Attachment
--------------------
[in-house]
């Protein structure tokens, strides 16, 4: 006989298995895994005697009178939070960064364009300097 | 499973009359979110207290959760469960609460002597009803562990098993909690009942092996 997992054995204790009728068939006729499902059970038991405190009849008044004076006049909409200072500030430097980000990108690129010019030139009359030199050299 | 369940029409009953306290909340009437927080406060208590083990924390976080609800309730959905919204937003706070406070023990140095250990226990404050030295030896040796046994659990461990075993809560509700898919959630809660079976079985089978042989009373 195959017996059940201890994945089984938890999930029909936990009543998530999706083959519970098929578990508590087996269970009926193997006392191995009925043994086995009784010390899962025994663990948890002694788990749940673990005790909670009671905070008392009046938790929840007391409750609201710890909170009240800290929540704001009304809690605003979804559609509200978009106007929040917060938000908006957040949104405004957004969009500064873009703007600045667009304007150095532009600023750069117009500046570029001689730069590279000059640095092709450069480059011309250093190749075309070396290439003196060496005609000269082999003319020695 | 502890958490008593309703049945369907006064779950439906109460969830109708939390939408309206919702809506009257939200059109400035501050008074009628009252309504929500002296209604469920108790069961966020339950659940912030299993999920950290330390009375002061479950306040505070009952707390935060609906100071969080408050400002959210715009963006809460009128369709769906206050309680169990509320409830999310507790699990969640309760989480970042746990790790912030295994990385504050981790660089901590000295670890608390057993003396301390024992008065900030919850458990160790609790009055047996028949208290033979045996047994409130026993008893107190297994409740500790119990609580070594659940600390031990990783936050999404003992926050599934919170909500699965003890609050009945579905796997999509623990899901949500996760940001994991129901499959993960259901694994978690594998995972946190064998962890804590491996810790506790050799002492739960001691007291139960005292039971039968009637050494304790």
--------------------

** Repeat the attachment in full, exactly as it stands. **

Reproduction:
[in-house]
């Protein structure tokens, strides 16, 4: 006989298995895994005697009178939070960064364009300097 | 499973009359979110207290959760469960609460002597009803562990098993909690009942092996 997992054995204790009728068939006729499902059970038991405190009849008044004076006049909409200072500030430097980000990108690129010019030139009359030199050299 | 369940029409009953306290909340009437927080406060208590083990924390976080609800309730959905919204937003706070406070023990140095250990226990404050030295030896040796046994659990461990075993809560509700898919959630809660079976079985089978042989009373 195959017996059940201890994945089984938890999930029909936990009543998530999706083959519970098929578990508590087996269970009926193997006392191995009925043994086995009784010390899962025994663990948890002694788990749940673990005790909670009671905070008392009046938790929840007391409750609201710890909170009240800290929540704001009304809690605003979804559609509200978009106007929040917060938000908006957040949104405004957004969009500064873009703007600045667009304007150095532009600023750069117009500046570029001689730069590279000059640095092709450069480059011309250093190749075309070396290439003196060496005609000269082999003319020695 | 502890958490008593309703049945369907006064779950439906109460969830109708939390939408309206919702809506009257939200059109400035501050008074009628009252309504929500002296209604469920108790069961966020339950659940912030299993999920950290330390009375002061479950306040505070009952707390935060609906100071969080408050400002959210715009963006809460009128369709769906206050309680169990509320409830999310507790699990969640309760989480970042746990790790912030295994990385504050981790660089901590000295670890608390057993003396301390024992008065900030919850458990160790609790009055047996028949208290033979045996047994409130026993008893107190297994409740500790119990609580070594659940600390031990990783936050999404003992926050599934919170909500699965003890609050009945579905796997999509623990899901949500996760940001994991129901499959993960259901694994978690594998995972946190064998962890804590491996810790506790050799002492739960001691007291139960005292039971039968009637050494304790």